This article was taken from the Sun, a newspaper in Singapore.
Another 'horror story' involving medical insurance claims. The onus is on the policyholder to understand the terms and conditions of the policy. A policy contains 30 - 40 pages long, with legal terms only lawyers understand! Don't bother too much with the jargon. Just check the list of exclusions.
This case is typical of customer and agent poorly communicated. How many people actually turn the pages of an insurance policy?
Source:The Sun,News,Tuesday 31 August 2010
This sort of fury often brought on by finance-related matters.
Yesterday I received a letter from Prudential, with whom I spend nearly $1,000 every month, telling me that I don’t have cancer. Yep, you read it right. Apparently, according to the experts at Prudential, I lost a breast and went through a 12 hour surgery for… not cancer! Blows your mind, huh? I’m still trying to find pieces of my brain under the couch after this staggering news.
Truth is, three of my many Prudential policies cover me for critical illness. However, when I signed with my agents, I never imagined that cancer at Stage 0 would be considered by my insurance company that I “do not have cancer”. In fact, there is every chance a woman buying a life plan with critical illness coverage has NO IDEA there is a stage called DCIS, and that her insurance company does not consider it cancer.
So my “imaginary cancer” won’t allow me to claim any of the $200,000 (or more) that my critical illness plans entitle me to. Please, if you are a woman reading this, go and see your insurance agent and tell him/her/it that you want coverage for EARLY STAGE CANCERS. Make sure your policy document states that you will get 25% or however much for ductal carcinomas-in- situ or Stage 0 breast cancer. To my understanding these are the 2 policies that offer them now:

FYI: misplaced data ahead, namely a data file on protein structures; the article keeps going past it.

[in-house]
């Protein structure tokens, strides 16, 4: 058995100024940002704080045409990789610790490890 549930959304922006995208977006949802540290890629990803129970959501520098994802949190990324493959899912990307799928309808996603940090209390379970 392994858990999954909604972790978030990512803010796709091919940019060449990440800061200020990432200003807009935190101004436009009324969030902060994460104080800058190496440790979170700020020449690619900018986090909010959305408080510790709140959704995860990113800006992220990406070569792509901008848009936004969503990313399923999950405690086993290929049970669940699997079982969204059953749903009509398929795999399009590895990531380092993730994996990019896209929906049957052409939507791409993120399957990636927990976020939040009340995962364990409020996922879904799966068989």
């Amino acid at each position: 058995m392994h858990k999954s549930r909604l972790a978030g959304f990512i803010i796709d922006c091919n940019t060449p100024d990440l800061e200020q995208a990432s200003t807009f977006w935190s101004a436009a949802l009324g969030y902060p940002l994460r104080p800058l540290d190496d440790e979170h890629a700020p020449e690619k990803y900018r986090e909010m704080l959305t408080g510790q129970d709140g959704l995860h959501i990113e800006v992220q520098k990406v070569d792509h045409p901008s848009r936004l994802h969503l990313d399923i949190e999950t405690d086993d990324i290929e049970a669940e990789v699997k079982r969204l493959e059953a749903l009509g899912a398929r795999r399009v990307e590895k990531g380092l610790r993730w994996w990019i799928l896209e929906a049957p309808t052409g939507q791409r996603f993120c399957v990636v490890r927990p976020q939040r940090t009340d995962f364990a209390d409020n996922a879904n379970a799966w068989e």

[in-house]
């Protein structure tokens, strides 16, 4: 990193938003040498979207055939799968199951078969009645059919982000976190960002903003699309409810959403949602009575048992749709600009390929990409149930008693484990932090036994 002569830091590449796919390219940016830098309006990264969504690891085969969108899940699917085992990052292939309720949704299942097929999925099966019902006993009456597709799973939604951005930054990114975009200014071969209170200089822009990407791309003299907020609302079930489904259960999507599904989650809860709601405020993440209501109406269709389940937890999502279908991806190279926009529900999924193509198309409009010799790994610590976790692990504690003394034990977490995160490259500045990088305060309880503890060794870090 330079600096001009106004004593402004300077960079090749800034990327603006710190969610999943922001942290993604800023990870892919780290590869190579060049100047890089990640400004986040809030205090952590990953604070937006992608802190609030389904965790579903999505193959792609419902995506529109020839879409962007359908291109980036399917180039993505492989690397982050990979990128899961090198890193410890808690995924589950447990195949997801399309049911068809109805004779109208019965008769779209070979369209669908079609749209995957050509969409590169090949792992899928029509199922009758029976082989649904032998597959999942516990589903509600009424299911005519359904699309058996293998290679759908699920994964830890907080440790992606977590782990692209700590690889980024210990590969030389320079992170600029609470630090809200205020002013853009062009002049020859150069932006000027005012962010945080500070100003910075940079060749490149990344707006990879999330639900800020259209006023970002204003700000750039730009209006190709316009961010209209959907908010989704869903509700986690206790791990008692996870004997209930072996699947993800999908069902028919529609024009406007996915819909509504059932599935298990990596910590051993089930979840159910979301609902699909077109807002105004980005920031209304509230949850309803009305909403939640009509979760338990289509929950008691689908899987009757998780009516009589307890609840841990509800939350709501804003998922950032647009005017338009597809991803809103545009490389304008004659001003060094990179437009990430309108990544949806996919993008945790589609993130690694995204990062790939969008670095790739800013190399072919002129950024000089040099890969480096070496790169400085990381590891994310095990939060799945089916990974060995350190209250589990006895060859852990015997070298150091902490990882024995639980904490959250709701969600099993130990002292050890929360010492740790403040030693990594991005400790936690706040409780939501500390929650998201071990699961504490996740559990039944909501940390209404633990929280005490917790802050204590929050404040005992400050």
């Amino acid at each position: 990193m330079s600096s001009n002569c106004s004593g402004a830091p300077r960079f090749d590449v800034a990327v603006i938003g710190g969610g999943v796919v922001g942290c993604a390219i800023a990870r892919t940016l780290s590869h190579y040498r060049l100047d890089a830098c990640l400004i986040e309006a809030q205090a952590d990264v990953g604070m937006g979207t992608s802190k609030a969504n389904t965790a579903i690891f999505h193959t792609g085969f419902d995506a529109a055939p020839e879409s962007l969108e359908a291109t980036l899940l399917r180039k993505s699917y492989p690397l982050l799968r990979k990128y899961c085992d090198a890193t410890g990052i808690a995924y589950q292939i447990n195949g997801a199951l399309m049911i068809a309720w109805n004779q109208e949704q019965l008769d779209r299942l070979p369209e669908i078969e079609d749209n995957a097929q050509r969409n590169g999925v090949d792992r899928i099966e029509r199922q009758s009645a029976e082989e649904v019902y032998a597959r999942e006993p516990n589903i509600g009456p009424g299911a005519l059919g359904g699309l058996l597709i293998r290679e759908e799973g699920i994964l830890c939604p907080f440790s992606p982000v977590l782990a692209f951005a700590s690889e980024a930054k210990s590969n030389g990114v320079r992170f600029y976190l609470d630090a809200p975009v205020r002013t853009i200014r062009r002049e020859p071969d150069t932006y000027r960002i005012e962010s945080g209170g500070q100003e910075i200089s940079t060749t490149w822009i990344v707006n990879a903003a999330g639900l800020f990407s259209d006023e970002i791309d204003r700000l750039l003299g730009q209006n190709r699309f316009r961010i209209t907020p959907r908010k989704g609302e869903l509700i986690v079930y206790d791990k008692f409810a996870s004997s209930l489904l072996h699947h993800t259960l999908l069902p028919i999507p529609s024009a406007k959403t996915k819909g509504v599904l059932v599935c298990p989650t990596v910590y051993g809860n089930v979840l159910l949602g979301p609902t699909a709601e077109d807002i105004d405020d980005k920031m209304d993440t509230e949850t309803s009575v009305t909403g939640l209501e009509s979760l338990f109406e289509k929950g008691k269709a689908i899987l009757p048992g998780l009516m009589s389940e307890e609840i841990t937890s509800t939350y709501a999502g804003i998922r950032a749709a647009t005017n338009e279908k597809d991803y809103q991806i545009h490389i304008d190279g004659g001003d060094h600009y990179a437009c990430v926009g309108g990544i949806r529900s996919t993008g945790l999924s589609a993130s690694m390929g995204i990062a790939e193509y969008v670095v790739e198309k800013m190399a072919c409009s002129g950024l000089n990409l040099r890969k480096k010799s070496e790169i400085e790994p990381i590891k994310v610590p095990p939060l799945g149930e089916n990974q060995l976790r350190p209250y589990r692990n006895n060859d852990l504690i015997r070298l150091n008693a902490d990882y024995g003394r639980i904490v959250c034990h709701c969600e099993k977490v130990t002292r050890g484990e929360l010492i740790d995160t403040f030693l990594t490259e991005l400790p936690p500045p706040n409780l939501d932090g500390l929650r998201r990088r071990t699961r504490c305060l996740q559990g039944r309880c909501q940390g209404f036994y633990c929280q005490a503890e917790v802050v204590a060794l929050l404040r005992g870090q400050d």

1. Great Eastern’s PinkLife will pay out 25% of your sum assured for carcinomas-in- situ. Not great an exchange for a breast but at least it’s not nothing. If I had bought that instead I would have $50,000 to allow me to take a break from work for some months, while still being able to pay my monthly bills and kids’ tuition fees and groceries…
2. AIA’s Complete Critical Illness Cover pays out 25% on early critical illnesses (I am assuming DCIS breast cancer is one of these).
Please please please, I beg you, don’t get like me. Make sure your critical illness plan actually covers you, and you are not just happily giving your money away to insurance companies for their CEOs to buy 10 luxury holiday homes across the world.
Do not be like me. Please.
Call your insurance agent or financial planner today and make sure, by hook or by crook, you are covered by some rider, anything, for early stage cancers.
I’ve been researching cases of insurance companies who don’t pay out for DCIS breast cancers. Looks like it’s a worldwide disease. The insurance companies are the disease, I mean.
I lost a breast to this threat.
My histological report finds the cancer cells ARE malignant and aggressive, and most certainly were life-threatening — or I wouldn’t have needed the mastectomy.